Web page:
The site near Badger Falls conceals an illegal still used to make whisky during the 1700s.
It was only after a few minutes that I realised that my hand had stuck to my glass. ‘Can you feel your beard?’ Westland’s Matt Hofmann asked. ‘Mine’s beginning to freeze.’ He was right. A distinct crisping of the facial hair was taking place.
A source of inspiration: The World Whisky Forum took place at Box distillery in Sweden
Up the snowy slope, the steam from Box distillery mingled with the fog emanating from our mouths, as we huddled around the fires on the frozen lake, the whisky helping to heat the core. ‘It’s only -14˚C,’ said Box distiller Roger Melander. ‘It’s often -26˚C.’
This was the start of the first World Whisky Forum, the brainchild of Box’s Jan Groth. A chance for distillers from around the world, irrespective of size, to come and talk and share. And, apparently, freeze.
‘Just as well we’re not in Finland,’ said Martin Tønder Smith from the Norwegian alcohol monopoly, ‘otherwise they’d also be getting us to jump in the lake.’ He didn’t look too worried about the possibility. Made of hard stuff, these Nordic folk.
The temperature may have been cold, but the welcome and the talks over the next two days were anything but. Don’t get me wrong – debate was rarely heated, rather a warm glow of consensus and friendship began to suffuse the room.
Non-attendees could glance at who was speaking and conclude that this was simply a chance for small(er) players to get together to moan about big firms, and about Scotch. It wasn’t.
In fact, Scotch was praised, the Scotch Whisky Association (SWA) was praised, big companies were not seen as the enemy, but as another (important) facet of an increasingly complex whisky world. If you are true to your vision, the message seemed to be, then size does not matter. The issue was: how do we keep whisky moving onwards?
A Swedish sunrise: Debates at the World Whisky Forum were rarely heated, much like the surroundings
Two topics kept re-appearing. There had been a passionate debate at the end of the first day’s sessions about the need for legislation, but also about how frustrating it could be to work within its idiosyncrasies and interpretations, and try to reconcile different interpretations of ‘tradition’.
Lone Wolf’s Steven Kersley’s opening gambit of ‘challenge everything’ may have sounded like being radical for the sake of it, but his stance was more nuanced: accept the realities of Scotch and the need for big distilleries to make a consistent product, and learn from the experiments which have been created to achieve that consistency. At the same time, he saw a real need for Scotch to keep pace with developments elsewhere.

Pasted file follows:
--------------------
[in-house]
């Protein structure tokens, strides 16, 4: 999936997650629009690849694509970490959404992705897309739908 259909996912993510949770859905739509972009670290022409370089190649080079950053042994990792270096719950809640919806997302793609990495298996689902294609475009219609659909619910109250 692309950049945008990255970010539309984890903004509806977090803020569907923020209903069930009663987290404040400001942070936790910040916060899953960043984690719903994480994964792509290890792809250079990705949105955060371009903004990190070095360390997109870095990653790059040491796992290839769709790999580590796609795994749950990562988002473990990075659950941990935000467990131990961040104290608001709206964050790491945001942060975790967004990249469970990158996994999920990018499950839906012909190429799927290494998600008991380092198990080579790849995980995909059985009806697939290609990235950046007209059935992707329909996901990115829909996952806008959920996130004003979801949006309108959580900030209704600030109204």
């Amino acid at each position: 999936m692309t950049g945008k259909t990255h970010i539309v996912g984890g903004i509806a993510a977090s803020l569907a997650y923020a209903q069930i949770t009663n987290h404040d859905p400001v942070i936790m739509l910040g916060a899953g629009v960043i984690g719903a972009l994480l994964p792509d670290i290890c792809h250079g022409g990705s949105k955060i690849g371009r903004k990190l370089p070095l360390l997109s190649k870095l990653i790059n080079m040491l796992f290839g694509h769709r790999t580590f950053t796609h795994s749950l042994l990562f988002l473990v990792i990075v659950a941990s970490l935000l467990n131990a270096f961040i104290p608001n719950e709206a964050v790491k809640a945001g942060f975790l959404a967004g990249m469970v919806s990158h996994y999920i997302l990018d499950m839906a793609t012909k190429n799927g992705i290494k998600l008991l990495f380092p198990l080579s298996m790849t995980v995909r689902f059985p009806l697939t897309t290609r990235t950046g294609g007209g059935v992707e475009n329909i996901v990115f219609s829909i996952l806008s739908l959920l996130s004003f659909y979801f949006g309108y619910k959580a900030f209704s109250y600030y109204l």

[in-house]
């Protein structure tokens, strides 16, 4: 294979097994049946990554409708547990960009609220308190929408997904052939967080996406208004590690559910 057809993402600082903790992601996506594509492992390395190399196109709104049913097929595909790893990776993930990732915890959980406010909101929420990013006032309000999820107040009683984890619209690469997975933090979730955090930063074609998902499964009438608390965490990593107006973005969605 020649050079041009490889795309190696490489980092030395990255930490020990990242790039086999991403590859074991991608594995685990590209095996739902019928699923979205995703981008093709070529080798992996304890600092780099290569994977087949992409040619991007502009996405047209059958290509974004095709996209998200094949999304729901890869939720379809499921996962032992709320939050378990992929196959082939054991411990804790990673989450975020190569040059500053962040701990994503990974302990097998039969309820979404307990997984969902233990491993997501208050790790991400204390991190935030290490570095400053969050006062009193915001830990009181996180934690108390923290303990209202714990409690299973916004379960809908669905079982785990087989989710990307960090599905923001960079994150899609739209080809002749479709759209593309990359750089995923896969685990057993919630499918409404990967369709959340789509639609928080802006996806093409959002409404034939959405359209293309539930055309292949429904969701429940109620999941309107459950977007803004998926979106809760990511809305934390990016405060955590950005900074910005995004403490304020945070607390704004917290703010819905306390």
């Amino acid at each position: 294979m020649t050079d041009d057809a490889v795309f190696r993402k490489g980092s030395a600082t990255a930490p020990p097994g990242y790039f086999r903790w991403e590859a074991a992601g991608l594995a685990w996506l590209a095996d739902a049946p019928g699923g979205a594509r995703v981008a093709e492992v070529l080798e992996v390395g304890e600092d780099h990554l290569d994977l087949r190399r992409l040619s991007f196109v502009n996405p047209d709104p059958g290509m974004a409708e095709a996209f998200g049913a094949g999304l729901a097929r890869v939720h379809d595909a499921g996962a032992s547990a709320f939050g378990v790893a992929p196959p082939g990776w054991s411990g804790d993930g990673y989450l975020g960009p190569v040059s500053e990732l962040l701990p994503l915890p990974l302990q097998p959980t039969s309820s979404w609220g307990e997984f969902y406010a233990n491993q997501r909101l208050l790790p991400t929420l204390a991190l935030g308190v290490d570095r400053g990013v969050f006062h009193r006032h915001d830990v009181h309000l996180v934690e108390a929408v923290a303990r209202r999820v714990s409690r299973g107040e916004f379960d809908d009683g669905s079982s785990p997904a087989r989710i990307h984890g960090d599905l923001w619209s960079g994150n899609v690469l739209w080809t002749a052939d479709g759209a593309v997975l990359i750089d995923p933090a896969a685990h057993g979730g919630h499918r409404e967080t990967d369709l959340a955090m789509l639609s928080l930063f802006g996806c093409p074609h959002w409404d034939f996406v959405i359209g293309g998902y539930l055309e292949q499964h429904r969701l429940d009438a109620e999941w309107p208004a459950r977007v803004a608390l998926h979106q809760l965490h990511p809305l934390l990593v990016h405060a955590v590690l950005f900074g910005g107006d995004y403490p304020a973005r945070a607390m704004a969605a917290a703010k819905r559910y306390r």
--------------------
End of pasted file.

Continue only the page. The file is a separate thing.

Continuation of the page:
‘Why do we malt this way?’ he asked. ‘Why do we only use these grains, or those yeasts? What can we learn from brewing? Could we freeze-distil? If you don’t know the answers, then find out.’ That shouldn’t be seen as radical. It should be seen as normal.
A different side of this notion of challenging norms came from Ichiro Akuto’s back-to-basics approach at Chichibu, where his staff have learned how to plant barley, cut peat, do floor malting and coopering; an involvement in the process leading to a more profound understanding – the same deep thinking which pervaded Hofmann’s inspiring talk about the importance and relevance of examining what ‘local’ means, and how it could be used in creating a new quality style of whisky.
Yesterday’s innovation is today’s tradition. The reason Scotch whisky is where it is today is because distillers over hundreds of years have adapted and evolved that tradition. When something is fixed, it atrophies.
‘Challenge everything’: Attendees were encouraged to embrace new ways of whisky-making to ensure its future
The key is evolution, as long as that allows you to study older, perhaps forgotten, techniques and reinterpret them within today’s frame. The rules appear to permit flexibility, though their interpretation – wedded to an obdurate reading of ‘tradition’ – can appear to negate that.
It’s why Ludo Ducrocq’s (William Grant & Sons) piece was so vital. If you are new, he said, learn from your mistakes (and don’t bottle them); leave written, tangible, evidence of having been there. Understand and protect your legacy, because your legacy is being created today. And, as he alluded subtly, pick your battles with legislators.
I left inspired by the passion and dedication shown by all the attendees. Something happened in the frozen north, a coming together and the emergence of a common belief. Not necessarily a ‘movement’, but a new willingness to share and help, to find common purpose.
Scotch needs to be part of those future discussions, it too needs to move on, writing its own future. At times, we all need to be thinking outside the box.
From the editors 29 November 2017
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